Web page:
We look at how the UWA got started, how big its first show was and the key move made in beating the opposition’s champion on the first show.  We also look at the gimmick, still used today, that they used on two of their biggest early shows.
We look at the two Thesz vs. Mascaras matches, and how UWA wooed so much top talent.  We look at the big stars of the company, and them pushing smaller talent and women.  We look at the building of Canek to be one of the most important figures in Mexican wrestling history, as well as their big 1978 run of 20,000 attendance shows week after week and the hotshot booking involved.
We look at the El Toreo heyday, and the legends involved in those shows, as well as the small town wrestling, the breakup of the company, its legendary matches and attempts to run opposition.
We also look at the final run of sellouts including what American star was in the main event of the last two.
We look at the factors in the fall of the promotion.  We also look at the kidnaping of Carlos Maynez in 1997 and what happened.
We’ve got a story on the Reebok deal with UFC and he reaction to it.
We also look at one of Dragon Gate’s biggest shows of the year and the cage match of death on top.
We also look at the finals of the Pro Wrestling NOAH tag team tournament.
We also have a feature on the revamped UFC Hall of Fame, and what part WWE played in its long-term goals.  We also look at many of the leading candidates.
The Observer is the world’s most detailed weekly pro wrestling publication, in its 32nd year of publication, and is read by the biggest names in the pro wrestling, industry, MMA industry, sports world and on Wall Street.
We also have our regular features such as the most complete look at ratings, plus results of the major house show events each week in pro wrestling and MMA, and complete inside rundowns of all the TV shows.
Also in this week’s issue:
–Mexican national welterweight title change
–Legend says going to the promotion that made him a legend is something he’s now sorry about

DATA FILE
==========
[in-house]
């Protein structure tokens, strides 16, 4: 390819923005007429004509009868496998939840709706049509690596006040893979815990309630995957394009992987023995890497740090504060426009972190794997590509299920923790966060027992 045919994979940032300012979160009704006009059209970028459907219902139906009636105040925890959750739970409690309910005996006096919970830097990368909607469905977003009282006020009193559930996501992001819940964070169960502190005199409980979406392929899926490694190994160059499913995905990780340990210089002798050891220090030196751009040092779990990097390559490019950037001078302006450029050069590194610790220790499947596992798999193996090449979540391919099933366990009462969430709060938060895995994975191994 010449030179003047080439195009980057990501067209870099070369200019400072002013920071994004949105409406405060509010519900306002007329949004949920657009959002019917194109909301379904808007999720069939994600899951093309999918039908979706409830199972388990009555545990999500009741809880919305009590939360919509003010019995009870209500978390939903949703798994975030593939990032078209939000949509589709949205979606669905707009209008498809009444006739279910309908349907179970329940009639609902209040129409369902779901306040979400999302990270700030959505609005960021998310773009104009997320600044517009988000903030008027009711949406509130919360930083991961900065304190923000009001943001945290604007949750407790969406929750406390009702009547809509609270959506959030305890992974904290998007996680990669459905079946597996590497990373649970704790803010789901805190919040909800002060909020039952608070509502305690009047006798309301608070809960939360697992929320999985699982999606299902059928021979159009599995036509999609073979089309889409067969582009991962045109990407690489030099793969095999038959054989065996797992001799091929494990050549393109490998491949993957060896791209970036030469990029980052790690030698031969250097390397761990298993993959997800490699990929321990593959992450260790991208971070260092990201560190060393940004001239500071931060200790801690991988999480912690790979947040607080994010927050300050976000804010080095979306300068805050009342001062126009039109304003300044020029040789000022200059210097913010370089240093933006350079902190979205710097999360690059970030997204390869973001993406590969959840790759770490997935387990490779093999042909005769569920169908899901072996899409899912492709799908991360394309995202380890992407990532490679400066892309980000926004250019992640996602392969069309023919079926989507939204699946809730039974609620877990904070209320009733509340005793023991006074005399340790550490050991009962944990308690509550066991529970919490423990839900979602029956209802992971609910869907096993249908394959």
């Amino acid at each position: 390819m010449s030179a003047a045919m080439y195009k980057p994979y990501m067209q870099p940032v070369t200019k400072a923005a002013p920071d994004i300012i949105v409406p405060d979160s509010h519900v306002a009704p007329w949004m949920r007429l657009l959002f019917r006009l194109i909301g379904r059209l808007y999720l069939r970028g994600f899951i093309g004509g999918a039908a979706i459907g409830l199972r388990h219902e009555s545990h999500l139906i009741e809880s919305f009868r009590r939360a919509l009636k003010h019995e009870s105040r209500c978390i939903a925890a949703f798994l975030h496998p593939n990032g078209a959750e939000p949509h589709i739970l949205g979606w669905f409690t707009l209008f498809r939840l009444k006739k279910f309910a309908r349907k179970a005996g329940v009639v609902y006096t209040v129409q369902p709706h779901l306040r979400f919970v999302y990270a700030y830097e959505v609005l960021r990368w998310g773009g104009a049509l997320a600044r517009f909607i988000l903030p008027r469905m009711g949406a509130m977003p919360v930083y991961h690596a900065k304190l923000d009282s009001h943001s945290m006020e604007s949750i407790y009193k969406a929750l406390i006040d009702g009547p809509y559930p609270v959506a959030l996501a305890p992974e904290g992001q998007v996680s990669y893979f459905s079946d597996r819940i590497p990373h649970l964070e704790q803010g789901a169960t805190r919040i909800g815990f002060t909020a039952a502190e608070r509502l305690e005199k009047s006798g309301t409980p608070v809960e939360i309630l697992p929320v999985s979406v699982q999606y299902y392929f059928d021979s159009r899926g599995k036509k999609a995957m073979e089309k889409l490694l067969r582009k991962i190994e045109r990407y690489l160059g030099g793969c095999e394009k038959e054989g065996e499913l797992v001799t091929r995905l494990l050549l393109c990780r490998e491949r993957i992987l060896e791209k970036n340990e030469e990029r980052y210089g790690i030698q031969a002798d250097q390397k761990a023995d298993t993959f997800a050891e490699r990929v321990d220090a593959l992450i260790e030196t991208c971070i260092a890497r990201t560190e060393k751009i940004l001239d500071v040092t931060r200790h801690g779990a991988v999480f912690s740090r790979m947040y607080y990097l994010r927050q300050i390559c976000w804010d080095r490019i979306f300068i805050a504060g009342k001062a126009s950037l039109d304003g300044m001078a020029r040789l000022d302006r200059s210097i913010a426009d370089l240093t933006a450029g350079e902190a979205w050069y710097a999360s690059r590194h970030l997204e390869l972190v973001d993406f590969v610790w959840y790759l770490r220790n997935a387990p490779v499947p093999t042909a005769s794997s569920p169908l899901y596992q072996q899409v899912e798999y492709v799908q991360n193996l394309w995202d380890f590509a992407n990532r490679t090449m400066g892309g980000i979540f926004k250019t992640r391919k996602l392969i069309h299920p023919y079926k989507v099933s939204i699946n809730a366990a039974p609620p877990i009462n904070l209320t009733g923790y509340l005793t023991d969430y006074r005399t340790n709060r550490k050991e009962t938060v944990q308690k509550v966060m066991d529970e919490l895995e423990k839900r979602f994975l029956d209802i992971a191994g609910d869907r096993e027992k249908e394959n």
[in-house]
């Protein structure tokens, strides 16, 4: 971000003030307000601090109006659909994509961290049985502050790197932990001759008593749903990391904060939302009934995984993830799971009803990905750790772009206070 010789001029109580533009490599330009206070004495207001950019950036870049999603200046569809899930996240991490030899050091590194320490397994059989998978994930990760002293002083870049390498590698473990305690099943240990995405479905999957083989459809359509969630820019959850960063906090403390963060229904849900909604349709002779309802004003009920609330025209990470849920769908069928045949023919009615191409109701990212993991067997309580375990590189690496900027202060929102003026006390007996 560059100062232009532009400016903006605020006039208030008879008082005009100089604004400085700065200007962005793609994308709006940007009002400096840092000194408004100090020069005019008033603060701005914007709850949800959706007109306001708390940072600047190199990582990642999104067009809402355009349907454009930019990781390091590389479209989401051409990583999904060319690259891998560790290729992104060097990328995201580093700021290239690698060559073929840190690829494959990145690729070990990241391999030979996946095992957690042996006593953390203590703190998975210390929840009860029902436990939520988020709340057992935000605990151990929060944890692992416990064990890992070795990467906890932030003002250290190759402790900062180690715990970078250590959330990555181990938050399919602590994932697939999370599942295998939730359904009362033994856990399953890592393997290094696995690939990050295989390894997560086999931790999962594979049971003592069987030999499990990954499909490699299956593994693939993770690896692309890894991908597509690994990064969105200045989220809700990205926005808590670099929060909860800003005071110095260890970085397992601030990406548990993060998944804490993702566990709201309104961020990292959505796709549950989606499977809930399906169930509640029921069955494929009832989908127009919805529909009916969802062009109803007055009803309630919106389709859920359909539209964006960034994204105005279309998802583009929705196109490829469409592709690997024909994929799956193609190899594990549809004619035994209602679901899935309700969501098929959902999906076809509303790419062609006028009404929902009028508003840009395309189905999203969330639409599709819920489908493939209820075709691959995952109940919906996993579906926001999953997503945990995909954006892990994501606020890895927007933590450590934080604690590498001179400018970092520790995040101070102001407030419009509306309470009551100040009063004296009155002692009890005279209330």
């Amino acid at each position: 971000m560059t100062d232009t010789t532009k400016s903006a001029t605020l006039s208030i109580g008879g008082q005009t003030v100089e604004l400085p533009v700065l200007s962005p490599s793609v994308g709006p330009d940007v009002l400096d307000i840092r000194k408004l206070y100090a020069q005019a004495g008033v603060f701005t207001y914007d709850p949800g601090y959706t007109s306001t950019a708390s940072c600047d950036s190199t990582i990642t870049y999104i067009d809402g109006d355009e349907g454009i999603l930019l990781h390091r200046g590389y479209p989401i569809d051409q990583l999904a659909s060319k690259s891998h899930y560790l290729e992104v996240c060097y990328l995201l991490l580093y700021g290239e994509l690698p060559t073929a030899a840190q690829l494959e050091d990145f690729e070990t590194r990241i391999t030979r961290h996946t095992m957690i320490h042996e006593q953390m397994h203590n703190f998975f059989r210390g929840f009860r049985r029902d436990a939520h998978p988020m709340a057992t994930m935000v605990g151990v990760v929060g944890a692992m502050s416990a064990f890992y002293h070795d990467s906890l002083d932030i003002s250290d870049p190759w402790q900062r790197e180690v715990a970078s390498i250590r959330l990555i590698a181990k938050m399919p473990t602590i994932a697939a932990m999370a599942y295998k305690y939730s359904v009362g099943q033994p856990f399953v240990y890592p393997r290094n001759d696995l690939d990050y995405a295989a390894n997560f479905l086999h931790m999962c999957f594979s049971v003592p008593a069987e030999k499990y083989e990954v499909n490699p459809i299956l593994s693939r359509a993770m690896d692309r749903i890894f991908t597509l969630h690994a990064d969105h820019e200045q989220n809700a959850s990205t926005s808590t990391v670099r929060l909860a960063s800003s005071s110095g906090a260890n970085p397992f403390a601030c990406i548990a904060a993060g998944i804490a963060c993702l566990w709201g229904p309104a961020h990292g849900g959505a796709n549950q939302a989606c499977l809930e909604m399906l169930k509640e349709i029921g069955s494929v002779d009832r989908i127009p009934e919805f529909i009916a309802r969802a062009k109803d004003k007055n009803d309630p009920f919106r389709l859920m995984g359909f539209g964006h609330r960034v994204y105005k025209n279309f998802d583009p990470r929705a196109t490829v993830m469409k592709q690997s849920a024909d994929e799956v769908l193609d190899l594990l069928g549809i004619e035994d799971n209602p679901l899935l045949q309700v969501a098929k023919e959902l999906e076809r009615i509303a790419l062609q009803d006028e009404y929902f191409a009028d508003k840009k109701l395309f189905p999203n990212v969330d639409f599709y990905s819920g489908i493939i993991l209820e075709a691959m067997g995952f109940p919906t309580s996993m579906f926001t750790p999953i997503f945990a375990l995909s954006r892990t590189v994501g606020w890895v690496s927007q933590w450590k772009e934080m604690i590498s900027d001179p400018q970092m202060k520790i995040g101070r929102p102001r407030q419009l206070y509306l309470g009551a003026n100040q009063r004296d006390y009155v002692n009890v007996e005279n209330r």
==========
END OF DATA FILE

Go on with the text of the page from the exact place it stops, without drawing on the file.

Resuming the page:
–Dream match of two of 80s top babyfaces
–Arena Mexico anniversary show coverage
–Just how many shows there were in Mexico City on one day
–A look at the AAA World Cup tournament
–AAA’s version of SummerSlam announced including the main events
–A look at two major AAA TV tapings
–Two huge AAA events looked at
–President of one wrestling company becomes CEO of another
–Road to Keiji Muto tournament
–Champion Carnival coverage
–New Japan’s return to U.S. TV
–Terry Funk has one more match booked
–The strangest elimination for a shot in a world title tournament
–Notes on Global Force Wrestling
–A look at the announcing situation
–A look at the talent
–Lots of surprises when it comes to talent
–Clarification on different talent
–Notes on funeral of Verne Gagne
–Why a wrestler shot up his office
–Gene Okerlund at the funeral
–Gagne vs. Dick Hutton as pro wrestlers at the funeral
–Preston City Wrestling notes
–Unique match the company is booking
–Who is coming to the group over the next few months
–Different versions of the Ron Wright plane blowing up story
–Update on Ventura lawsuit
–Phil Baroni’s pro wrestling debut
–What other MMA names as well as actor involved with Baroni’s first match
–The biggest angle i Roller Games history
–Tasteless angle
–More on Lucha Underground and what comes next
–Update on Adam Cole in ROH
–TNA’s next PPV show
–TNA China tour cancellation and fallout
–Morale issues
–Update on Jeff Hardy
–Update on Billy Corgan and TNA
–What international act TNA is pursuing
–Update on TNA and Destination America
–TNA announcing situation
–More on Samoa Joe leaving
–Kurt Angle in Vin Diesel movie
–Dana White talks Jon Jones
–More on Khabib Nurmagomedov injury
–Rashad Evans targets return
–A look at the UFC light heavyweight title situation with Jon Jones gone
–Jon Jones threatened legal action against the Nevada commission
–A look at the legal letter
–UFC injuries and fight changes
–Stipulations for this week’s UFC main event
–Update on UFC ticket sales
–Why judo officials aren’t happy with UFC’s rise
–Fighter retires due to concussion concern
–Fighters in a match next week get very heated over steroid charge
–Bellator signs K-1 Grand Prix winner     
If you are a new subscriber ordering 24 or more issues, you can get one free classic issue of your choice sent to you today.  With a 40 issue subscription, you can get two free classic issues sent to you today.